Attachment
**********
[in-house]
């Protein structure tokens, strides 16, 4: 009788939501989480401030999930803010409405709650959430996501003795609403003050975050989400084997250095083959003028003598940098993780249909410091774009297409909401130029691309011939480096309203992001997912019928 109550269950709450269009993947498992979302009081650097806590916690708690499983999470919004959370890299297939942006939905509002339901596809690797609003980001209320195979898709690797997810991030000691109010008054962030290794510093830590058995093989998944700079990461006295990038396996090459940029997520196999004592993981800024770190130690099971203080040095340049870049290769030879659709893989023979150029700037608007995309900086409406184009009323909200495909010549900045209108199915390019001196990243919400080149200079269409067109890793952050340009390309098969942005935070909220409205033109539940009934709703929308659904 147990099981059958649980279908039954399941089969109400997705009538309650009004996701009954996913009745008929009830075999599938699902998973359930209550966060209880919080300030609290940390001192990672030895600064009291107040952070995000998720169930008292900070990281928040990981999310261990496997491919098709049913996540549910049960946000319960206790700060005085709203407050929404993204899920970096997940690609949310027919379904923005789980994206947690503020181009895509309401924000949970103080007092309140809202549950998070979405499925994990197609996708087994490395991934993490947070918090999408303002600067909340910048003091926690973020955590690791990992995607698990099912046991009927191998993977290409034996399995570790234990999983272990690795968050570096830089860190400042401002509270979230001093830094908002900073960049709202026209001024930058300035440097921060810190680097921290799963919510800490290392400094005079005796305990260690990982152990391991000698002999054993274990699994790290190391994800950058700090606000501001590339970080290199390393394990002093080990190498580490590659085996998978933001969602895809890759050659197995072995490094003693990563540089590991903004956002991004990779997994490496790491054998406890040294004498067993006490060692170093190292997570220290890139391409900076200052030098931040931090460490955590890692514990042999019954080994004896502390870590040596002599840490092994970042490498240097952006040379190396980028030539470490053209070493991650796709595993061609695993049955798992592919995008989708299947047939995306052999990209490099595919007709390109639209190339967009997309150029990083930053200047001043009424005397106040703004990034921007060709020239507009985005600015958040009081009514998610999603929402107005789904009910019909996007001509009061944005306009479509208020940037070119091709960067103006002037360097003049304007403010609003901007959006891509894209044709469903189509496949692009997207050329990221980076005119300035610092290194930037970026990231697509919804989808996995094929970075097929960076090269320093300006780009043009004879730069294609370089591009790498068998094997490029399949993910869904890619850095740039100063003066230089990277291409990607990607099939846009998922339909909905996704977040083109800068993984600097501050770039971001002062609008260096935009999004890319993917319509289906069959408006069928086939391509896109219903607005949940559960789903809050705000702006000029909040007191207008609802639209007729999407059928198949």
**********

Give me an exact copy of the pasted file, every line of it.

[in-house]
């Protein structure tokens, strides 16, 4: 009788939501989480401030999930803010409405709650959430996501003795609403003050975050989400084997250095083959003028003598940098993780249909410091774009297409909401130029691309011939480096309203992001997912019928 109550269950709450269009993947498992979302009081650097806590916690708690499983999470919004959370890299297939942006939905509002339901596809690797609003980001209320195979898709690797997810991030000691109010008054962030290794510093830590058995093989998944700079990461006295990038396996090459940029997520196999004592993981800024770190130690099971203080040095340049870049290769030879659709893989023979150029700037608007995309900086409406184009009323909200495909010549900045209108199915390019001196990243919400080149200079269409067109890793952050340009390309098969942005935070909220409205033109539940009934709703929308659904 147990099981059958649980279908039954399941089969109400997705009538309650009004996701009954996913009745008929009830075999599938699902998973359930209550966060209880919080300030609290940390001192990672030895600064009291107040952070995000998720169930008292900070990281928040990981999310261990496997491919098709049913996540549910049960946000319960206790700060005085709203407050929404993204899920970096997940690609949310027919379904923005789980994206947690503020181009895509309401924000949970103080007092309140809202549950998070979405499925994990197609996708087994490395991934993490947070918090999408303002600067909340910048003091926690973020955590690791990992995607698990099912046991009927191998993977290409034996399995570790234990999983272990690795968050570096830089860190400042401002509270979230001093830094908002900073960049709202026209001024930058300035440097921060810190680097921290799963919510800490290392400094005079005796305990260690990982152990391991000698002999054993274990699994790290190391994800950058700090606000501001590339970080290199390393394990002093080990190498580490590659085996998978933001969602895809890759050659197995072995490094003693990563540089590991903004956002991004990779997994490496790491054998406890040294004498067993006490060692170093190292997570220290890139391409900076200052030098931040931090460490955590890692514990042999019954080994004896502390870590040596002599840490092994970042490498240097952006040379190396980028030539470490053209070493991650796709595993061609695993049955798992592919995008989708299947047939995306052999990209490099595919007709390109639209190339967009997309150029990083930053200047001043009424005397106040703004990034921007060709020239507009985005600015958040009081009514998610999603929402107005789904009910019909996007001509009061944005306009479509208020940037070119091709960067103006002037360097003049304007403010609003901007959006891509894209044709469903189509496949692009997207050329990221980076005119300035610092290194930037970026990231697509919804989808996995094929970075097929960076090269320093300006780009043009004879730069294609370089591009790498068998094997490029399949993910869904890619850095740039100063003066230089990277291409990607990607099939846009998922339909909905996704977040083109800068993984600097501050770039971001002062609008260096935009999004890319993917319509289906069959408006069928086939391509896109219903607005949940559960789903809050705000702006000029909040007191207008609802639209007729999407059928198949």